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At one point in most romance writers’ careers, typically early on, there comes a point when they have to decide…formula or no formula?

For those unfamiliar with the romance publishing world, many traditional print publishers, especially ye olde stalwarts like Harlequin, have strict and inflexible “rules” about how book plots in their different romance lines must go.

Some publishers’ romance guidelines are so specific as to tell you the hero and heroine can never be apart (must be interesting in the bathroom—err, garderobe), and must consummate the relationship by Page “X.” I just can’t write, or at least not well and happily, under such a stranglehold.

I ran into this hurdle myself. Harlequin Historicals was keen on Sea Raven, but the editor there said I’d need to whack word count way down, get rid of a lot of secondary characters, and not have quite so much dashing about and derring-do. That pretty much defeated the whole point of the book.

romance-formulaIn the end, I went with a different publisher. I’m glad I didn’t sacrifice Sea Raven to a formula. Some writers find such constraints and limits comforting, but I’m not one of them. As my first editor told me, “You just need a really big canvas for your writing.” Fortunately, she was cool with that and gave me free rein.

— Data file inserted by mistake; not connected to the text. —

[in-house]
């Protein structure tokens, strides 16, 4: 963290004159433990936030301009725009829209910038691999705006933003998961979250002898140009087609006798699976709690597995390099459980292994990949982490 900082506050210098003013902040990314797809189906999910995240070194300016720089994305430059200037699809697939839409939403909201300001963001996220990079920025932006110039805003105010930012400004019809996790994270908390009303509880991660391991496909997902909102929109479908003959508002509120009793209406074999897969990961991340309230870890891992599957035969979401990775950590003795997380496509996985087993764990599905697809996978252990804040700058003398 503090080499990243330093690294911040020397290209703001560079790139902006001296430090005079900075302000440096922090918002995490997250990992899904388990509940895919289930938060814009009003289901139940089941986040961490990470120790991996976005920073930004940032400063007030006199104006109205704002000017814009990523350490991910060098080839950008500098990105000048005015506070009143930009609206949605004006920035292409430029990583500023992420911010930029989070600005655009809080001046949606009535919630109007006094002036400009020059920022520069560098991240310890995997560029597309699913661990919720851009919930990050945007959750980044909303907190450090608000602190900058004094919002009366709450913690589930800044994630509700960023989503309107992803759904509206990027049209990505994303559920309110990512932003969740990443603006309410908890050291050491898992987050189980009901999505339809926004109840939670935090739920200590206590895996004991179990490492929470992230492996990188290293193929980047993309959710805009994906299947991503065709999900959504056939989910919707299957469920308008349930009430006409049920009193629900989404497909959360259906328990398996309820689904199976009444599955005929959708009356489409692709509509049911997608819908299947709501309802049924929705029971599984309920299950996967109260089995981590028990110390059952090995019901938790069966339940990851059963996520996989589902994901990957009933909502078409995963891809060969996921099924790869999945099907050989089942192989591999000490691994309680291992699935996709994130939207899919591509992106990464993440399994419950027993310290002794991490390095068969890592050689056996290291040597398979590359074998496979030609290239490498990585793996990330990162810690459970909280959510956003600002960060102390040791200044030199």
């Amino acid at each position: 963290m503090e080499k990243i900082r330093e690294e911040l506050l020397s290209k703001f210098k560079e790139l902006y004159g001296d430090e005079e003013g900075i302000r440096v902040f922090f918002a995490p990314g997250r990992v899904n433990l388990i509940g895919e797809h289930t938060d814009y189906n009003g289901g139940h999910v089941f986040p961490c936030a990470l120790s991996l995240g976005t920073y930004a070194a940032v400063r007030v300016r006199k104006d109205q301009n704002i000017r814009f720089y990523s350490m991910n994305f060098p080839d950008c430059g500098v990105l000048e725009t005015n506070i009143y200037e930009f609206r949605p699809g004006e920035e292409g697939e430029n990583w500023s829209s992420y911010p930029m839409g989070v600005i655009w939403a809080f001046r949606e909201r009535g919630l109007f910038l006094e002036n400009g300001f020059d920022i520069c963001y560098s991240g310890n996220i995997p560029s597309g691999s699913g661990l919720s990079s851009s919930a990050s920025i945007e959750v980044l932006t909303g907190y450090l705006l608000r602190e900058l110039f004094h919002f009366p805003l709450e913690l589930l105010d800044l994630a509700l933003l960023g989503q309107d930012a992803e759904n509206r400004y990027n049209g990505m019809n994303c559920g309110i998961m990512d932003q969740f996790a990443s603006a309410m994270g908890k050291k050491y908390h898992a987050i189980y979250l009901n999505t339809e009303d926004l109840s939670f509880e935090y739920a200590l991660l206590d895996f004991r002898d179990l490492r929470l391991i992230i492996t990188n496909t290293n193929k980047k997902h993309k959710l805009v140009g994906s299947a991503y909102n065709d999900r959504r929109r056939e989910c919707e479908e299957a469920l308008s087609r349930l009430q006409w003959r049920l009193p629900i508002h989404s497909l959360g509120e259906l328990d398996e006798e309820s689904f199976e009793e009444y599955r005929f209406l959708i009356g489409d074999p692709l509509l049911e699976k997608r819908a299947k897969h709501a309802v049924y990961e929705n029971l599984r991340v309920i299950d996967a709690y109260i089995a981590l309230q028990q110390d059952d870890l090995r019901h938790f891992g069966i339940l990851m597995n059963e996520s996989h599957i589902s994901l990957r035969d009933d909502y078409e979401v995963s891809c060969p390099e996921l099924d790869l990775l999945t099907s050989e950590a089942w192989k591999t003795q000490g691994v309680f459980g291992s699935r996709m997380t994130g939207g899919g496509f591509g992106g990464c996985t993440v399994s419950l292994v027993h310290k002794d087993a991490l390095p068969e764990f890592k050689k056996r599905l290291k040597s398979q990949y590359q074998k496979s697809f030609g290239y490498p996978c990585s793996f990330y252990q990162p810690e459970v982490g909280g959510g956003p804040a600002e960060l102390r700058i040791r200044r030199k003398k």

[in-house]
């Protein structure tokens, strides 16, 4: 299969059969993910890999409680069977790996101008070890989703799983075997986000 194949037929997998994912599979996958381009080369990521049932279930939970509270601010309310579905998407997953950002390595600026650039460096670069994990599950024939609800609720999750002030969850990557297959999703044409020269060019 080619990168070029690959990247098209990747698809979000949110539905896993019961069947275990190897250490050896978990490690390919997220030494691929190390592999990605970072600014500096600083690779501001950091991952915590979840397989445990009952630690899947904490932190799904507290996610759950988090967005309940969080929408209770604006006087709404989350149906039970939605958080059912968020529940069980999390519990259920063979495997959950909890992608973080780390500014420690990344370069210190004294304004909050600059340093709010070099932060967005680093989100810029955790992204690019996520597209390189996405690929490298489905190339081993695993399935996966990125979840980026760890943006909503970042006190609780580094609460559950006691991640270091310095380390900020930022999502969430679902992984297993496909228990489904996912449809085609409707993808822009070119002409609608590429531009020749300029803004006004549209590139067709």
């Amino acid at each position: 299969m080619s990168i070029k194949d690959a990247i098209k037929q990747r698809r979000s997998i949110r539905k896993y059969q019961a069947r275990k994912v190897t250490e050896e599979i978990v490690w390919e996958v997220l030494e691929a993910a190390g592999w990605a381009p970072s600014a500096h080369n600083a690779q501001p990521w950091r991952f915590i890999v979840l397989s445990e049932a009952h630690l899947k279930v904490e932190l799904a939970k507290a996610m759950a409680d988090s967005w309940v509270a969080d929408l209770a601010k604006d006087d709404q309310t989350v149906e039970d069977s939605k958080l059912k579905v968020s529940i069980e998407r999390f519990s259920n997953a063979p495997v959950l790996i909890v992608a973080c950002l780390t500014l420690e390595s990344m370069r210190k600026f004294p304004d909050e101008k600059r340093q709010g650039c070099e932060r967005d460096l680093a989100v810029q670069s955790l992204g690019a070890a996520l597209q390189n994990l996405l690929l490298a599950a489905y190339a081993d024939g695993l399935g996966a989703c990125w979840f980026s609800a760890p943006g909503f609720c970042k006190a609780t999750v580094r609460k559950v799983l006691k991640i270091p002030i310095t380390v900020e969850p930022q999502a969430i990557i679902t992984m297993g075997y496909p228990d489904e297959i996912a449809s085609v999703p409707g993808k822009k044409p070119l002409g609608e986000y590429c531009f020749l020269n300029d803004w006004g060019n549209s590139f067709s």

I think my true calling has always been more of historical fiction vein. Romance is part of the tale, but history carries equal weight. Even my historical romance novels have real historical characters and events in them. I didn’t realize this until fairly recently. For the most part, I didn’t consciously set out to insert real people in my fiction, it’s just the way my mind works and my pen flows.

In a future post, I’ll explain how I weave genuine history into fictional plots. Or, rather I’ll try to explain…it sort of happens like breathing for me!